I heard about DevOps a while back but didn’t really look into it. My initial understanding was that the roles of developer and system administrator would merge into one called devops. Last week, I attended a DevOps meet up at Palo Alto and got the chance to learn from others about DevOps.
The hosting organization even wrote up a good blog defining what a DevOps is. According to the blog,
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DevOps is, in many ways, an umbrella concept that refers to anything that smoothes out the interaction between development and operations. However, the ideas behind DevOps run much deeper than that.
So the DevOps is more about a movement than merging of two roles. The basic idea behind the DevOps is to breach the wall between development and operations.
Traditionally developers ship products which are then run by operators in other companies. In this new age where much of software is delivered as services, the developers run their software directly. When there is a problem, the developers must fix it right away. That is why you see engineers at Google required to rotate on calls for support. When more companies ship software as services, it’s natural that more engineers will have two hats on their heads. The DevOps concept is not really new, but the terminology is.
With the DevOps movement, it doesn’t mean there won’t be a need for system administrators. We still need system administrators who manage core infrastructure such as storage, networking, and such, but fewer administrators to run and monitor applications. Whoever designs and develops the software needs to take care of the operations and support. As infrastructure gets bigger in scale, companies continue to expect their system administrators to become good script developers who can drive the most operational efficiency out of automation.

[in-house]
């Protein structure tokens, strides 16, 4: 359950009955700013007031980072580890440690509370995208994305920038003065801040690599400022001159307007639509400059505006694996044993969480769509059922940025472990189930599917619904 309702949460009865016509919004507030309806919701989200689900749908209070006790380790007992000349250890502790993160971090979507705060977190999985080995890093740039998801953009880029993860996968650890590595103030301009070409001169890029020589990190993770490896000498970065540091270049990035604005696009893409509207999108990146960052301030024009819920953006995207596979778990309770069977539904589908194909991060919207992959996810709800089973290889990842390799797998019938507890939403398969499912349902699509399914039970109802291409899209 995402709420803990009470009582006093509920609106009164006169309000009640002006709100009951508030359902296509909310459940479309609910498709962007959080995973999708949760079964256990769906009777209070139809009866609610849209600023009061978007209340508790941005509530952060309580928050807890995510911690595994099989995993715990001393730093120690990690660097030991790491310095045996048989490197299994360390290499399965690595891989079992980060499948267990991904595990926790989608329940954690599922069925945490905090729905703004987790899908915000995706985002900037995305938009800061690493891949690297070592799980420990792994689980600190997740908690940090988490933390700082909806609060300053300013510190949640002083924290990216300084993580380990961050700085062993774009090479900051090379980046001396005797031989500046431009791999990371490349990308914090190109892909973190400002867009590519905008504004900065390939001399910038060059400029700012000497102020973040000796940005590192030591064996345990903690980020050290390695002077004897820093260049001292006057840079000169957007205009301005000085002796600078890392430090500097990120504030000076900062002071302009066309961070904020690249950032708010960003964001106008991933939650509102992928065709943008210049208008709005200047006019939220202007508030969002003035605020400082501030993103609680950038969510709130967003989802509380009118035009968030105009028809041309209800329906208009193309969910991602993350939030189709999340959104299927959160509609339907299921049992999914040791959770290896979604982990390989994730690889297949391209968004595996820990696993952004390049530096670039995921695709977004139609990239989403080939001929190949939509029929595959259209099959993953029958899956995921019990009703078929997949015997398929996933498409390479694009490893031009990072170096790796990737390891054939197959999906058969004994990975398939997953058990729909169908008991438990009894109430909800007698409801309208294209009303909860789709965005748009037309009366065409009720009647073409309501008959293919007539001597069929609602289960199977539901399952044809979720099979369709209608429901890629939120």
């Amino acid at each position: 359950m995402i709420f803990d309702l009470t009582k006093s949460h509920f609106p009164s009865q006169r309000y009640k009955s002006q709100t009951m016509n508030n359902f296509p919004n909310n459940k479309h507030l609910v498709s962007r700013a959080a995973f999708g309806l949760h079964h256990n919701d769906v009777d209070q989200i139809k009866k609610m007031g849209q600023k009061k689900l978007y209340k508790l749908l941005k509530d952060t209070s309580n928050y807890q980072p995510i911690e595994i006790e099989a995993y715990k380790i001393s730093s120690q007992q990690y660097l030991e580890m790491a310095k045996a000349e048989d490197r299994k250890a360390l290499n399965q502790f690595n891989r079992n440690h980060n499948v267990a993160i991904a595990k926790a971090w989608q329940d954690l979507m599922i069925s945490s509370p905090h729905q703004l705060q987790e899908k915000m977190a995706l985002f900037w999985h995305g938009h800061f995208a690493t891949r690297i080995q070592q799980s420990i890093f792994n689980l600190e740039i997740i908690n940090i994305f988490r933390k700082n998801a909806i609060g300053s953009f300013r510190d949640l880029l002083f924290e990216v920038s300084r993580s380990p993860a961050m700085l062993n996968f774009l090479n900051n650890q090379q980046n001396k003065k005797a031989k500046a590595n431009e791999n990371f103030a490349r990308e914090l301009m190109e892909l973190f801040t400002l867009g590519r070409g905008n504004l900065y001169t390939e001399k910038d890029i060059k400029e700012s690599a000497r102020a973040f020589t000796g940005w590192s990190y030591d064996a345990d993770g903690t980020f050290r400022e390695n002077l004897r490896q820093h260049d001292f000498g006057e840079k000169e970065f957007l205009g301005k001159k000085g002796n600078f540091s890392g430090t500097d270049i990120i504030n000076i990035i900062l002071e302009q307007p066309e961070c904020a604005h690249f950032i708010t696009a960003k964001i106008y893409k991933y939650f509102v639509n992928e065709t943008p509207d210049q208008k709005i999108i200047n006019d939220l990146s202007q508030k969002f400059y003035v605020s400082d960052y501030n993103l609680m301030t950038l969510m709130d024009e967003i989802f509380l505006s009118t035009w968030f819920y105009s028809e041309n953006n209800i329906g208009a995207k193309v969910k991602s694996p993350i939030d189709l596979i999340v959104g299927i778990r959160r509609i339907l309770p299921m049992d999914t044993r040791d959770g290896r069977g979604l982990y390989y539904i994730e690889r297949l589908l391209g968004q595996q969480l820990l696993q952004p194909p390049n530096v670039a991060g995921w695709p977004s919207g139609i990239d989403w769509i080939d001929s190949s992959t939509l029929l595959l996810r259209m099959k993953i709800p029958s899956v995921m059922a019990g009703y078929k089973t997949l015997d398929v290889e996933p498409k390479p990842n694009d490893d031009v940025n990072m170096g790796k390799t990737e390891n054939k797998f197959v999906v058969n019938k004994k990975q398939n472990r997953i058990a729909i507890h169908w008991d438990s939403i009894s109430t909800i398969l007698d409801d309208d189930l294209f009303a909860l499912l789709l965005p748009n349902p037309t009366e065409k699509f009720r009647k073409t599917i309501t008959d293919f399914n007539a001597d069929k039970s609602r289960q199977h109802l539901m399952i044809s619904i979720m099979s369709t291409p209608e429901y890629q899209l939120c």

For the development side, there are even bigger impacts. For one thing, you have to carry pagers over the weekends. Whenever there is a problem, you have to fix it no matter how late it is. With this pressure on, all the architects and developers need to think carefully about operations as they develop software: how to make it stable? How to make it scale? How to prevent system scope outage? How to quickly and silently recover from outage? How to recover quickly without hurting SLAs? This change in traditional roles forces them to come up with more scalable and reliable architecture, better quality software, and easier to manage services. This is good for the people, good for the companies, and good for customers!
Not every developer will be directly affected. We will still see software as products in the future. But when enterprises move to private cloud computing, more of these products will be architected to run as services or applications on top of services. Having a DevOps mindset and corresponding expertise will definitely be a big plus for every architect, developer and system administrator.
As a cloud professional or would-be, are you ready for the challenges and to embrace the changes?